On May 19, 2020, the Castello di Rivoli Museo d’Arte Contemporanea and the Cerruti Collection reopen after temporary closure due to Coronavirus. Prototype for a “Slow Museum”
Visitors can buy their ticket and book guided tours on the website castellodirivoli.org/en/tickets.
On the occasion of the International Museum Day (May 18th), after the closure of the museums and other cultural sites due to Coronavirus, the Castello di Rivoli Museo d’Arte Contemporanea will reopen its doors to the public from 11 am to 7 pm on Tuesday May 19, 2020. Access will be limited and the public, and staff will follow new health and safety rules in line with the highest international museum standards, yet inspired by a spirit of hospitality.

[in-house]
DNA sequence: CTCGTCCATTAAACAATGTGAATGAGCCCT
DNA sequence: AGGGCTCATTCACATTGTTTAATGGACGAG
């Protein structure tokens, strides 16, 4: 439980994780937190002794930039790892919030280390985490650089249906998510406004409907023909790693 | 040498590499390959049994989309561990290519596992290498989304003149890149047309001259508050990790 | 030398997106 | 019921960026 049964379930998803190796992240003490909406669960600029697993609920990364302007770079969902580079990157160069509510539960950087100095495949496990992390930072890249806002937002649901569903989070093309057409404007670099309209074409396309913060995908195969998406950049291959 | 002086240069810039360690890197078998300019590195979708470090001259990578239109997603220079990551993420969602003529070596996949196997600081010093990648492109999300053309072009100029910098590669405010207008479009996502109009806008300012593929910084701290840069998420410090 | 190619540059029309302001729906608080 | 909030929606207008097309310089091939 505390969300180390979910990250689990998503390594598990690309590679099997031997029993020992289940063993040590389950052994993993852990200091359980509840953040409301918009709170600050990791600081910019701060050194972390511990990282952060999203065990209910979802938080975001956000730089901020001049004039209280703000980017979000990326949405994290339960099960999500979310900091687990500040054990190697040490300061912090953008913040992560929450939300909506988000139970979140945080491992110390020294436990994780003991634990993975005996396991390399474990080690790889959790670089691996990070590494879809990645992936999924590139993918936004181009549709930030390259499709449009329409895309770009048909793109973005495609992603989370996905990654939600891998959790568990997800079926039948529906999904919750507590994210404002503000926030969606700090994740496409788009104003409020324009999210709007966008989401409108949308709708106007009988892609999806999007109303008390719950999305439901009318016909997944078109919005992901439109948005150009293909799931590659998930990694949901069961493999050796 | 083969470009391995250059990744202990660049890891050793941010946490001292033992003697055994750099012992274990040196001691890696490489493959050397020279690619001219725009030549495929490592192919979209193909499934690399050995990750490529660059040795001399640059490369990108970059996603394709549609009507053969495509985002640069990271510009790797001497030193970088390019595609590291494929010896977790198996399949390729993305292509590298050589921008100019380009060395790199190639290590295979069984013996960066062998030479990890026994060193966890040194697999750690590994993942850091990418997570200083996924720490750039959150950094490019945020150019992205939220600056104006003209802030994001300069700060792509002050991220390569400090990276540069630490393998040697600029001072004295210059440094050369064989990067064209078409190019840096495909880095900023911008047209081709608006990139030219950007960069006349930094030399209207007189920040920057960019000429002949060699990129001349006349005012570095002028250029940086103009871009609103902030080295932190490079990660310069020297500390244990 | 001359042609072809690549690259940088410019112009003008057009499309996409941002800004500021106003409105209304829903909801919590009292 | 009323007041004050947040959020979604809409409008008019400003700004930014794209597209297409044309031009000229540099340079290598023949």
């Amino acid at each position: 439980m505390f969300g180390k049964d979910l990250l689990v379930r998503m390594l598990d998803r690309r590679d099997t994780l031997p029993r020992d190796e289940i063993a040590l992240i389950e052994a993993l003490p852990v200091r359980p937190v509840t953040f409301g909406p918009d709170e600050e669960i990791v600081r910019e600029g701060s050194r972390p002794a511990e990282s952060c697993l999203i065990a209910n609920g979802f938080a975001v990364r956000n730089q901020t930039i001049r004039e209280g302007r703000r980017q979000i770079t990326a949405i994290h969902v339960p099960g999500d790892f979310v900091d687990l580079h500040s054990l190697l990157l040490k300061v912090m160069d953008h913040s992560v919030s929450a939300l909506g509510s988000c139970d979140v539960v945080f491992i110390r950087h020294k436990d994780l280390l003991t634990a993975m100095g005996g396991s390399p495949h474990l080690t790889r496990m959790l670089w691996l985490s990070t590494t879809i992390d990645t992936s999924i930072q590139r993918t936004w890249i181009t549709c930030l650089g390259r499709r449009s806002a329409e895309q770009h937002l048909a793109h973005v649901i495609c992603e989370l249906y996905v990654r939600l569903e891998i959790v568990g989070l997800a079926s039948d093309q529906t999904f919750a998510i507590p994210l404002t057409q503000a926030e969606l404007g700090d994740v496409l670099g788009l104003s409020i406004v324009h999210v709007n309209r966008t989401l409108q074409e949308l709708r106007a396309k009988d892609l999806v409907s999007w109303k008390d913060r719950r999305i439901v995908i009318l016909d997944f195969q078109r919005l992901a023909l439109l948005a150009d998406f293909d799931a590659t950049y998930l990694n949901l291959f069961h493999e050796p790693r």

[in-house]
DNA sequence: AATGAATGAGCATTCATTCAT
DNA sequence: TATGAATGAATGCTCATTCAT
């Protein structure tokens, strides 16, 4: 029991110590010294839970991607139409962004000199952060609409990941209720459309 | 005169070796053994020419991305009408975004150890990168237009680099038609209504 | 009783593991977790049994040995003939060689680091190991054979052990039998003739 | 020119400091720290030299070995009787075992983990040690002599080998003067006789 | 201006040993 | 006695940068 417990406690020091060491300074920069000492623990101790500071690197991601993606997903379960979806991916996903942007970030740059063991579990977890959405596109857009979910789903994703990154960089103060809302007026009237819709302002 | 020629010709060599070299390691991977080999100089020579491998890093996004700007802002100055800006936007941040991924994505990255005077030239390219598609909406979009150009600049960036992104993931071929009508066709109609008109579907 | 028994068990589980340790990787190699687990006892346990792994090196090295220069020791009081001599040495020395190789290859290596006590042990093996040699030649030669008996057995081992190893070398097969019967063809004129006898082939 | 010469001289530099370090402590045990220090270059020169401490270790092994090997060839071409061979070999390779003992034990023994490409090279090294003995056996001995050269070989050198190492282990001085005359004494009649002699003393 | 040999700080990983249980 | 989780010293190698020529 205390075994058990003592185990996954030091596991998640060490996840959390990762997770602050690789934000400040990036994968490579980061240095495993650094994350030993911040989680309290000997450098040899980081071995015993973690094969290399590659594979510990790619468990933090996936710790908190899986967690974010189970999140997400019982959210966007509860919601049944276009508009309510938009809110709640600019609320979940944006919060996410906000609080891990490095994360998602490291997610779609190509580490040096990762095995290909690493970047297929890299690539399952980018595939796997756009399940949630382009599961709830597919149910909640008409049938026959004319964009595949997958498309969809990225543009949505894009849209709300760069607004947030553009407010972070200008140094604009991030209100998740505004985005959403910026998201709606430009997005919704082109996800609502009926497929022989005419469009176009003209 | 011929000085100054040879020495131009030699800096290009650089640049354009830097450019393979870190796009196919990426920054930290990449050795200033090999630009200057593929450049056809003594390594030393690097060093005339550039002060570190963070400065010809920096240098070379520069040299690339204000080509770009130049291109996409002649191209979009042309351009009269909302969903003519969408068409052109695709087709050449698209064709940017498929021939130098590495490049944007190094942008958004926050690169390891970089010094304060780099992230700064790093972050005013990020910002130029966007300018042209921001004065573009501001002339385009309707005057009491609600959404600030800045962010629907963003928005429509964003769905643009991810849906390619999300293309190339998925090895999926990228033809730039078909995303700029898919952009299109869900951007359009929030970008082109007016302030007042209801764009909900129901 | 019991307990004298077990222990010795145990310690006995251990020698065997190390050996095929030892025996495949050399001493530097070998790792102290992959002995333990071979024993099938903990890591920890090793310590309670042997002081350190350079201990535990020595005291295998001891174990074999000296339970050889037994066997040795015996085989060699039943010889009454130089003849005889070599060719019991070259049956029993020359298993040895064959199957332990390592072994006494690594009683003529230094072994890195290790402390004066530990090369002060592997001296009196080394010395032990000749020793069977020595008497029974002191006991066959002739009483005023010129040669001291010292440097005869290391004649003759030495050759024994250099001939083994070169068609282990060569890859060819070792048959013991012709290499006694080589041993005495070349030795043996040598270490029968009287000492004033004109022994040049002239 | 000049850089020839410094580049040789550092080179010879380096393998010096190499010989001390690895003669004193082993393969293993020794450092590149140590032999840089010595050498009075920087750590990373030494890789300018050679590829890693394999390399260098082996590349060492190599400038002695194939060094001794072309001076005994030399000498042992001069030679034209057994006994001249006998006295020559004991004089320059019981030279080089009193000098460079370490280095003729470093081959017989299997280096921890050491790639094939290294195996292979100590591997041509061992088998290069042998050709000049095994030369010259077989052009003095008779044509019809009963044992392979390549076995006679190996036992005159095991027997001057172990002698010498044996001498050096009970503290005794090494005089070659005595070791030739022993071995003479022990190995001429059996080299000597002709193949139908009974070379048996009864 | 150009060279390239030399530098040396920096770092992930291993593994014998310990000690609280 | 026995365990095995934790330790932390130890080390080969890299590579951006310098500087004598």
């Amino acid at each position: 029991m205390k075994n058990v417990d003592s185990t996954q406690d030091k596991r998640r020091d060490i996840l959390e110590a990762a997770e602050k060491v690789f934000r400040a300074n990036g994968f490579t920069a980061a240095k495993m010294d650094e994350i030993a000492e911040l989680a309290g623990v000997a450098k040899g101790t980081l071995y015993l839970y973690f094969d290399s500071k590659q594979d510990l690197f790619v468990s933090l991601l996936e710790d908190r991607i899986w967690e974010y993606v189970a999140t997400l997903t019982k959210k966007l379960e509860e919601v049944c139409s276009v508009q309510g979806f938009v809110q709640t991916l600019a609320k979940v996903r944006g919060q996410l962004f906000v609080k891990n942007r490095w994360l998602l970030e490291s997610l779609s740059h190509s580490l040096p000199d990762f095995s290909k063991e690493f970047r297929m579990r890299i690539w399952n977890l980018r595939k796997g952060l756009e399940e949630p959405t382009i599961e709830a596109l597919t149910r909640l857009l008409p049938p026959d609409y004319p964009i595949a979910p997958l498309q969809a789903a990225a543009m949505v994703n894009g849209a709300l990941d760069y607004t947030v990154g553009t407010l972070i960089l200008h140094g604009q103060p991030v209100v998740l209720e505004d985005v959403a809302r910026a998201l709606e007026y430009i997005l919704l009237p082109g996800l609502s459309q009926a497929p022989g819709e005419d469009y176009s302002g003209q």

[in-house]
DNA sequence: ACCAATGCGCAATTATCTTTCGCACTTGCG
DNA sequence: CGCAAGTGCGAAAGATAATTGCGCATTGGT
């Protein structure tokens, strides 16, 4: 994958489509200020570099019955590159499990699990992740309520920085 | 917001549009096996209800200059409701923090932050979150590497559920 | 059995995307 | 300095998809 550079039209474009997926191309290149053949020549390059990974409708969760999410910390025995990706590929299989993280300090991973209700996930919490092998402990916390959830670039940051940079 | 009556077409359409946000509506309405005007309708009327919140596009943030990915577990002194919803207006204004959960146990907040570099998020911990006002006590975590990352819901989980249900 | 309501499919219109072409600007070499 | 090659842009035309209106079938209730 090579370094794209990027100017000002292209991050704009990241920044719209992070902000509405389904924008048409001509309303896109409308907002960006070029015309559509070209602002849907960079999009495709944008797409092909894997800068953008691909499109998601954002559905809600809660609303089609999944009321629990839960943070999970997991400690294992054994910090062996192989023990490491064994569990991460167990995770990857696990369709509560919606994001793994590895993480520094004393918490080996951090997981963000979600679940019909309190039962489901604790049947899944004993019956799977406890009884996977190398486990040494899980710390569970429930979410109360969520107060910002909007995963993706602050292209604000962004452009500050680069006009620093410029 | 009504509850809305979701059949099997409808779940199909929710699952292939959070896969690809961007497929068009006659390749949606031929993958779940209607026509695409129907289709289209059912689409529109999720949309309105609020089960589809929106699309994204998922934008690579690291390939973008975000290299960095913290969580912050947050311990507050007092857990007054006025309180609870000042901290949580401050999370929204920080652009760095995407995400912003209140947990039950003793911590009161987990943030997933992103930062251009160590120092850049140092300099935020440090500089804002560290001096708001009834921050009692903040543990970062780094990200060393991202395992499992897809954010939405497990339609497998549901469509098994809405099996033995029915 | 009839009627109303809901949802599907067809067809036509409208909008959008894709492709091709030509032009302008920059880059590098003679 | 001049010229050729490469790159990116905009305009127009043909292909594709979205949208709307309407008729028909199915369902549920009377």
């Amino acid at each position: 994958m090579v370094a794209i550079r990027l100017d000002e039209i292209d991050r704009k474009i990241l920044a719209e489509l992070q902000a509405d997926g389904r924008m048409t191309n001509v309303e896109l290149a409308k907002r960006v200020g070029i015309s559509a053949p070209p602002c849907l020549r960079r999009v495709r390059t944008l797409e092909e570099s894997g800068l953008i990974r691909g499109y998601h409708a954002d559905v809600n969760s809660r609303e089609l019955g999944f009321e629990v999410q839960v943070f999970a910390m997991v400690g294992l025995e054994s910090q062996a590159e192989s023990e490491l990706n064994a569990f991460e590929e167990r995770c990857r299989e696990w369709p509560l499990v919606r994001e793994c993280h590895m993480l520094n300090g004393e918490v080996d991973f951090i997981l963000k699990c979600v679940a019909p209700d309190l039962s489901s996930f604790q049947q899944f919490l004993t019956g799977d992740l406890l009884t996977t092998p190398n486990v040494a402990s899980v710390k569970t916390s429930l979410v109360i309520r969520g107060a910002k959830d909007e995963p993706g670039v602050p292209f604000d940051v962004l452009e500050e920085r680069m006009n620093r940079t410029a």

“I am happy that Castello di Rivoli is one of the first museums in Italy and in Piedmont to reopen,” states Vittoria Poggio, Cultural Minister for the Regione Piemonte, “a museum that was strongly wanted by our Region when it opened in 1984 as the first Contemporary Art Museum of our country. The Museum has been upgraded to new safety rules and the experience of art at this moment is important. The Education Department can now serve to involve families at this difficult time for everyone.”
Fiorenzo Alfieri, Chairman of Castello di Rivoli affirms, “The Museum reopens the first day possible, for at least two reasons: first of all, we have equipped the spaces and updated the health protection system to ensure the safety of visitors and staff, so we are ready to open. The second reason is that a museum of contemporary art deals with the most current topics for the future of humanity and therefore opening means facing today’s urgent issues.”